It’s not surprising that Path’s CEO, Dave Morin, went to Indonesia looking to raise money for the social network’s third round of funding; Indonesia is the site’s “number one user,” according to Morin.
There are 4 million Path users in Indonesia — out of around 20 million users worldwide.
But the $25 million in a series C investment round funded by Bakrie Global Group has received mixed reviews.
As reported by the Jakara Globe, “While some social media users saw the news as a tentative but promising entry for Indonesian business into an industry whose roots remain firmly planted in Silicon Valley, others greeted the announcement with suspicion.”
The Bakrie Group is controlled by presidential candidate Aburizal Bakrie. After the announcement, Bakrie tweeted, “The [capital injection] is part of efforts to make Indonesians more connected and productive, considering that we’re one of biggest users of @Path.”
He also called on young Indonesians to take part in the country’s sci-tech and global networking industries.
But not all Indonesians are jumping on board. A meeting of 74 geologists in 2008 concluded that a volcanic disaster in Java in 2006 was caused by drilling for oil and gas by Lapindo Brantas, a subsidiary of the Bakrie Group.
Bakrie, who was a government minister at the time, denies a nearby well was the trigger, blaming an earthquake 280km (174 miles) away.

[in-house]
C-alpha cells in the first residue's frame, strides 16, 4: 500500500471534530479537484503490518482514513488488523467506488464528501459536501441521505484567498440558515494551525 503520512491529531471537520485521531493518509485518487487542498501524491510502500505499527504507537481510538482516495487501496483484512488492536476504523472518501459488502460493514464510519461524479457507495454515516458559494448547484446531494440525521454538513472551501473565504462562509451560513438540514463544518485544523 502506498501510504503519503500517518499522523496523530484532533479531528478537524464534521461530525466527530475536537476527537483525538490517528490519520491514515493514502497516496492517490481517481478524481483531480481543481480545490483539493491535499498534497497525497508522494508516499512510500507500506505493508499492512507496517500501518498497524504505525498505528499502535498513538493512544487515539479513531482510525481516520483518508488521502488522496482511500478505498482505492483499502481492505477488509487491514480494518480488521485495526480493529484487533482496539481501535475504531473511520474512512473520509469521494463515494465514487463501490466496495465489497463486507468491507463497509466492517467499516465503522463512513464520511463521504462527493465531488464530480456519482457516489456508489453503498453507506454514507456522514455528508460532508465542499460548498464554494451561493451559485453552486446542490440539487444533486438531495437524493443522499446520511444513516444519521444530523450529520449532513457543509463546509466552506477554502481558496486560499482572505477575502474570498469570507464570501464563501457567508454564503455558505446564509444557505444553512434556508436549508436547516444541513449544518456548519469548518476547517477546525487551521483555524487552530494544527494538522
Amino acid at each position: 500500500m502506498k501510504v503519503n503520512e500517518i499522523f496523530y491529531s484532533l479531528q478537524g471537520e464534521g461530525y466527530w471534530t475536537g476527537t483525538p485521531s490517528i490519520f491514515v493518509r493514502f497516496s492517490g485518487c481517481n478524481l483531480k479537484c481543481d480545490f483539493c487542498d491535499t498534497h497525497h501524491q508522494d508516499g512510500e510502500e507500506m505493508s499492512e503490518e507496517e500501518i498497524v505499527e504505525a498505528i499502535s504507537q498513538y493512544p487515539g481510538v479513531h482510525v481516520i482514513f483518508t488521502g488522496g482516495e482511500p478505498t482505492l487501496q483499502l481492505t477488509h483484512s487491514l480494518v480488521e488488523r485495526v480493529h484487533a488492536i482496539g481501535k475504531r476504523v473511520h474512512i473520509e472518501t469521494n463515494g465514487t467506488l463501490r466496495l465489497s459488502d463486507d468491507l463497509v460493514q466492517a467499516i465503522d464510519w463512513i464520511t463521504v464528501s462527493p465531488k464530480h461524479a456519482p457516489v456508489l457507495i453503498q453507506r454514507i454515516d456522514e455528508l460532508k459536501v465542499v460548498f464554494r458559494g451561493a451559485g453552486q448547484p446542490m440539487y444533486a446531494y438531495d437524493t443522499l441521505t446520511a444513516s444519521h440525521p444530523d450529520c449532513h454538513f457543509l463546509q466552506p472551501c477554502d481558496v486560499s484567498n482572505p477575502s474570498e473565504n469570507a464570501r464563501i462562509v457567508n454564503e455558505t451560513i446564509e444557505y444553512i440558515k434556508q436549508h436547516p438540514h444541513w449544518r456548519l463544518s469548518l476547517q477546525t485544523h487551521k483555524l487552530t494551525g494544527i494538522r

The volcano has destroyed 13 villages, dozens of factories and shops and a highway. More than 10,000 families have lost their homes and around 50,000 people have been displaced. Around 5,000 people are still waiting for full government compensation.
At its peak, Lusi disgorged 180,000 cubic metres of scalding mud a day. The volcano continues to erupt today and may be active for decades.
While Facebook and other social networks encourage users to make high numbers of friend connections, Path, a private social network for your closest friends and family, limits a user’s network to 150 friends.
In February of 2012 Morin issued a public apology and paid an $800k fine over privacy violations. The app was uploading entire address books to its servers without users’ permission and spamming a user’s contacts in the middle of the night, apparently for promotion purposes.
A year later, Path appeared to be at it again.